(ii) the Electricity Board had specifically approved the supply of power from the open cycle gas turbine as a special case subject to certain conditions including the rate of Rs.1.86 per unit, which included variable charges and proportionate fixed charges.

(k) Since the power was supplied on the request of the Board, the said power supplied from the Open Cycle Gas Turbine cannot be treated as infirm power even in accordance with the definition of infirm power as contained in the PPA. Since the power supplied on a specific request and despatch instructions given by the Board at the rate of Rs.1.86 per kWh, the payment for the said power made by the Board would not be treated as the payment for infirm power. On the other hand, the same has to be treated as firm power which entitled the Generating Companies to claim for fixed charges.

15. Second issue relates to the estoppels of the Board from pleadings against their own stand taken earlier to the audit objection in justifying their action in paying the said amount.

16. The gist of the finding of the State Commission on this second issue is as under: (a) The Electricity Board on 14.5.2005, sent a letter to the Generating Company accepting for the proposal of the Generating Company for supply of 60 MW continuous power in open cycle mode before declaration of commercial operation as a special case with a condition that it will accept the supply at the rate of Rs.1.86 per unit (fixed charges as well as variable charges).

(b) In response to this letter, the Generating Company sent a letter giving consent for this condition. Both these letters indicate that there was an arrangement between the parties through the letters even though the same was not signed as an agreement between the parties.

(c) Acting upon these letters, the Board accepted the supply of power and also paid the said amount. In fact, when this payment was objected by the audit, the Board sent two letters i.e. one on 7.7.2006 addressed to the office of Accountant General and the letter dated 2.9.2006 addressed to the Government of Tamil Nadu, Energy Department justifying their action in making the said payments. Therefore, the Board cannot retreat its stand and it’s bound to honour the said agreement which had arisen from the correspondences referred to above.

(d) The doctrine of legal estoppel as defined in Section 115 of the Evidence Act is applicable in this case. Therefore, the different stand of the Board which has been taken now, cannot be accepted.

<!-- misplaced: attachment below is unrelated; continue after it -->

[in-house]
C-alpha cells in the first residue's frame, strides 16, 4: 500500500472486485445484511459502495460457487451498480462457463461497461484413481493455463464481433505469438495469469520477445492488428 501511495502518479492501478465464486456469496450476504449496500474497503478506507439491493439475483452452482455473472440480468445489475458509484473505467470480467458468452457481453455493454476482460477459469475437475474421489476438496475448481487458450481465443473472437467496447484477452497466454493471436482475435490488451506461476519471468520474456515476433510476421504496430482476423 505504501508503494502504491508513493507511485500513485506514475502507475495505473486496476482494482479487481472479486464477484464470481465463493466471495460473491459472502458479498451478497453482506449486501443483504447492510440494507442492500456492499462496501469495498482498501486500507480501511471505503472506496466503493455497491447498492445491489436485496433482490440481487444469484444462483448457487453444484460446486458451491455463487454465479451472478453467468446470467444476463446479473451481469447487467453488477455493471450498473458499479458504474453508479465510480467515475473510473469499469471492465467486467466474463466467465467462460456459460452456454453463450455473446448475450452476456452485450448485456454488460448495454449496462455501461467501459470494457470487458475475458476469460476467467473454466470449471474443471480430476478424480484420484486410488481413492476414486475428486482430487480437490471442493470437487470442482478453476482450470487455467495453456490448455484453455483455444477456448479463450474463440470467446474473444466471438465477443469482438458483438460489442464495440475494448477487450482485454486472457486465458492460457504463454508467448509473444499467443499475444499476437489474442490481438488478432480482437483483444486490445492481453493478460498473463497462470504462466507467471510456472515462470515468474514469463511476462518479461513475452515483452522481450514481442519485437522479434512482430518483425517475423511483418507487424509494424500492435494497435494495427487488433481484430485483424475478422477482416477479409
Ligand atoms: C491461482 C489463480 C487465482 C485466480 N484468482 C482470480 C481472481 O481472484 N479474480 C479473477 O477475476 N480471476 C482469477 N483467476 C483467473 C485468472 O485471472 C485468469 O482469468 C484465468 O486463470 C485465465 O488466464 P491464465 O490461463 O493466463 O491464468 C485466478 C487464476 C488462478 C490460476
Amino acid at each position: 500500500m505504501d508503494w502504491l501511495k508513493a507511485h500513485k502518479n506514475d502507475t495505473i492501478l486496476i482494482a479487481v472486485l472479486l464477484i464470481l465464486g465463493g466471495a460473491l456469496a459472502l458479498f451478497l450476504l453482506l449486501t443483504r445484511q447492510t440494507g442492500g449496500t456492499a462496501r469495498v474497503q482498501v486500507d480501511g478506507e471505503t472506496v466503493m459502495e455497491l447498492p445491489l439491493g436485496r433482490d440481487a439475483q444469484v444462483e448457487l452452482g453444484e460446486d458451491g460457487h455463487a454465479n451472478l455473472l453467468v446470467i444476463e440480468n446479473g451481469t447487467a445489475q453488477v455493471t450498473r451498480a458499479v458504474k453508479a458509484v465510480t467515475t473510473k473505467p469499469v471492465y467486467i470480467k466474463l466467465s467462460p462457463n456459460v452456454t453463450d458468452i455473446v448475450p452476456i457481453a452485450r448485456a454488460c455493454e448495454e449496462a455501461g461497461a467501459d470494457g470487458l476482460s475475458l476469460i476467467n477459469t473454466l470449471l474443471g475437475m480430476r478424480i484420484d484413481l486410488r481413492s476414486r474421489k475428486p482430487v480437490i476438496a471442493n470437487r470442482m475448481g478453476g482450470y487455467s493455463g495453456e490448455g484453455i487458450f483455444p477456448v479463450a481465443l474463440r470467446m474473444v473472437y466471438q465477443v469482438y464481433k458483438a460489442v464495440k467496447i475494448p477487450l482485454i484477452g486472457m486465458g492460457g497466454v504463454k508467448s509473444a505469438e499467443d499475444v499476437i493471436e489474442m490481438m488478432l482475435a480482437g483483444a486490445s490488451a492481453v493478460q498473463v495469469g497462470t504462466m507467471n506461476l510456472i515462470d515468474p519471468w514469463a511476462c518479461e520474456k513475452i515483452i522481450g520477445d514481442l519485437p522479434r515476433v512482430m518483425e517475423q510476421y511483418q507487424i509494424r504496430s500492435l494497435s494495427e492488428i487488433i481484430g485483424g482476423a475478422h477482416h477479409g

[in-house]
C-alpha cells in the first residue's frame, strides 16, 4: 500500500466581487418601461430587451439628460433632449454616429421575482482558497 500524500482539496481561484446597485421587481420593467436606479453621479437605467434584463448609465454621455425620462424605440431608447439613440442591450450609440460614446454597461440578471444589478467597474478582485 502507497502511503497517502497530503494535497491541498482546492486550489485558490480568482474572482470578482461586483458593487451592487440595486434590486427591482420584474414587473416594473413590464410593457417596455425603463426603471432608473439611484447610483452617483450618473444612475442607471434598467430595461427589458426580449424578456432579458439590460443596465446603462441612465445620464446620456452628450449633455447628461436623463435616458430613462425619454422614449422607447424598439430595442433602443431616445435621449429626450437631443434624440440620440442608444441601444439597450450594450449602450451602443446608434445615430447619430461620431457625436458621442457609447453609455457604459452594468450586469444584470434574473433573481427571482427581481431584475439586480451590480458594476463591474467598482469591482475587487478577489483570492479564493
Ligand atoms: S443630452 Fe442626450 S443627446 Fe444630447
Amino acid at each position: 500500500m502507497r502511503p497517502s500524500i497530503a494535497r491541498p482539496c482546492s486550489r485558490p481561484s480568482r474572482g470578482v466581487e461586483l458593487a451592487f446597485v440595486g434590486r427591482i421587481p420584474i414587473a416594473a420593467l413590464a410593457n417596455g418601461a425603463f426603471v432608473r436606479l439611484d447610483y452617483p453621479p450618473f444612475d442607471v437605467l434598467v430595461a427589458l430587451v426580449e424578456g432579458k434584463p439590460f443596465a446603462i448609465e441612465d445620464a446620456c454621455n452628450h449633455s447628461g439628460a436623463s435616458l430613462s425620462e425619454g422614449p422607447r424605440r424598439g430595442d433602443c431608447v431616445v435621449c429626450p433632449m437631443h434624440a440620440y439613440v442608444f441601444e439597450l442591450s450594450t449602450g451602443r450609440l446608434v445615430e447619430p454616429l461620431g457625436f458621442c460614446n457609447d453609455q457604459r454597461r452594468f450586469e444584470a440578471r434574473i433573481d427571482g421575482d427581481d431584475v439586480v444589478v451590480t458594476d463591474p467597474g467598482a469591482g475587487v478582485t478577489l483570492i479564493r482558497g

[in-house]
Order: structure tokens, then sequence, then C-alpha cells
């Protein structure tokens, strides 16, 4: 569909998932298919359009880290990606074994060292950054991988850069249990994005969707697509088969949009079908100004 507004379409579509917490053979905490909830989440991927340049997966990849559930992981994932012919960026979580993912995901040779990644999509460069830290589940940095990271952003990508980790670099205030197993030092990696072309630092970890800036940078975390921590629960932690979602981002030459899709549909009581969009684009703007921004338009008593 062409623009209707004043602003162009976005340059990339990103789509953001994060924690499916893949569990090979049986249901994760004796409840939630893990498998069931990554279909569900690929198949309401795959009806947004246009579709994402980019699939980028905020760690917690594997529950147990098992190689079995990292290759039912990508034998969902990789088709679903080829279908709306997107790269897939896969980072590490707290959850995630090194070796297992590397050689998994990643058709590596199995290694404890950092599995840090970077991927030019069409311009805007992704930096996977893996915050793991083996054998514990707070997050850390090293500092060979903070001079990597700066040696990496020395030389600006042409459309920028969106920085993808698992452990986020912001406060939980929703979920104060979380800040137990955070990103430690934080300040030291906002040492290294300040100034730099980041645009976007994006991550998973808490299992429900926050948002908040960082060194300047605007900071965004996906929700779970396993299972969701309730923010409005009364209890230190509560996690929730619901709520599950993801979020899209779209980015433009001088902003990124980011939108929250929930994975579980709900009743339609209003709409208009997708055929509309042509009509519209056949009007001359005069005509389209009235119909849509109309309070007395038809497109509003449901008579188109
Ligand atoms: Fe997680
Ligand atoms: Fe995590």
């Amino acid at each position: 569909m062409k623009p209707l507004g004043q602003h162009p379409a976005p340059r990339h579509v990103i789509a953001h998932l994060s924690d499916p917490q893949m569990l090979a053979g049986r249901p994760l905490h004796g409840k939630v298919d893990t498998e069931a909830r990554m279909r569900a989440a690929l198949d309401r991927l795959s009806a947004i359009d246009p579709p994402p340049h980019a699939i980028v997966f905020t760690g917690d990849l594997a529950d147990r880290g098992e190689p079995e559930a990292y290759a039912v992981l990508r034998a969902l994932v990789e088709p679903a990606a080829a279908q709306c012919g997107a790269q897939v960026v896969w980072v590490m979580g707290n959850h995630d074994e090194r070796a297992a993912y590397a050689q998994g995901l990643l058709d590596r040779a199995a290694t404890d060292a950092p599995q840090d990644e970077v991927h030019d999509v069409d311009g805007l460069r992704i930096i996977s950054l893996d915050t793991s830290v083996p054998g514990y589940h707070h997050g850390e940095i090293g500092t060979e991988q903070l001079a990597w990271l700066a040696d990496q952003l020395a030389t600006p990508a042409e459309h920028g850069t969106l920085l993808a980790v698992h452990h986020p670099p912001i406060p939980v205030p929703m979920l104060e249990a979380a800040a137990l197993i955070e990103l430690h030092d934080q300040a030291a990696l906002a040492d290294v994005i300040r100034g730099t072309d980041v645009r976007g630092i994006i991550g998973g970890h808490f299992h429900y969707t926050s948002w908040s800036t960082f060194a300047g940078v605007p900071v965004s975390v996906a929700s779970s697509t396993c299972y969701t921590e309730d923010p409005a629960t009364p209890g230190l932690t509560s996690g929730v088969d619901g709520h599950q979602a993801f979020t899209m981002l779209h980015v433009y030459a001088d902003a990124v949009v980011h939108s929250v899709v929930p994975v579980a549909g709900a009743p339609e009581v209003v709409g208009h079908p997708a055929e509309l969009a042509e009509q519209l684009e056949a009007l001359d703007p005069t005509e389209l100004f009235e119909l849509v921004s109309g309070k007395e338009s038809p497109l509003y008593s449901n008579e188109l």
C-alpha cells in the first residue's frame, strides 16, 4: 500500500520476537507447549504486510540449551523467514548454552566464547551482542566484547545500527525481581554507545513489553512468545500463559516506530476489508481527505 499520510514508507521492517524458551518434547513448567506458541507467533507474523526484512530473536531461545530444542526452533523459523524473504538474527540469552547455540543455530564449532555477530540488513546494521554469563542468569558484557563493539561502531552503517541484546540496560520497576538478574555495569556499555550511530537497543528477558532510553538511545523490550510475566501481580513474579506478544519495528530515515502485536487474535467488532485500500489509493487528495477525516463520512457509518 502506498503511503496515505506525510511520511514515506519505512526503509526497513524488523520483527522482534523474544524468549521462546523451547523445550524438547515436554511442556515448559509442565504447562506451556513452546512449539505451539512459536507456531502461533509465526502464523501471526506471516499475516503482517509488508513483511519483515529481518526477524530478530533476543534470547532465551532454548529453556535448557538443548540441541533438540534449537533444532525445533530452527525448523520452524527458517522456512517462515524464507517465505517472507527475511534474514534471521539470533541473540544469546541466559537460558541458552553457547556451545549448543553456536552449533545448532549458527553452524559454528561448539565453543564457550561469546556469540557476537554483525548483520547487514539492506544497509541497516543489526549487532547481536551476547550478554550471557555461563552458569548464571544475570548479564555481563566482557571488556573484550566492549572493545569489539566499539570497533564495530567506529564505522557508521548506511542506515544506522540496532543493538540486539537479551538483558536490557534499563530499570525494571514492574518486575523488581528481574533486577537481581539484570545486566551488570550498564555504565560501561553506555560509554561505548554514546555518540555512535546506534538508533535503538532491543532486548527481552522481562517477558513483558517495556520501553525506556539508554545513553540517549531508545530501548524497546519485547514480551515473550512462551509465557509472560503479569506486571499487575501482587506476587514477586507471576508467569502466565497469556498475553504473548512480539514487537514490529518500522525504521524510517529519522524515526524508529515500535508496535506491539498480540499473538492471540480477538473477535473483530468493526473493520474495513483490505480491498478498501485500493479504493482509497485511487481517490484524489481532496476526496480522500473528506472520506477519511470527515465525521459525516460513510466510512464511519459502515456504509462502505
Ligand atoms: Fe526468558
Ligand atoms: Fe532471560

17. The gist of findings with regard to third issue is as under:

(a) The Electricity Board cited the judgment of Hon’ble Supreme Court in the case of Sales Tax Officer Vs Kanhaiyva Lal (AIR 1959 SCC Page 135) in order to establish their plea that money paid by mistake can be claimed for back or refund u/s 72 of the Indian Contract Act. This decision of the Hon’ble Supreme Court is not applicable to the facts of the present case, as there is no material to show that there was a mistake of law or mistake of fact.

(b) In the present case, two aspects have been clearly established (i) the gas turbine generator unit was commissioned in Open Cycle Mode earlier and the Steam Turbine generator unit was commissioned later, thereby making it Combined Cycle Mode as per Government of India notification and (ii) the Board specifically approved the supply of power from the Open Cycle Mode as a special case subject to the conditions including the rate of Rs.1.86 per kWh unit which included the variable charge as well as the proportionate fixed charges.

(c) Further, the two letters exchanged between the parties on 14.5.2005 clearly show that there was a clear agreement between these parties for the offer and acceptance of the specific rates. Hence, the Board is bound by the said agreement which came into existence by way of correspondence as per the Doctrine of legal estoppel.

18. On the strength of these findings, the State Commission allowed the petition filed by the Respondent Company and set aside the demand notice issued by the Board on 16.5.2008 for the refund of the amount of Rs.7,17,96,524 Crores from the Generating Company.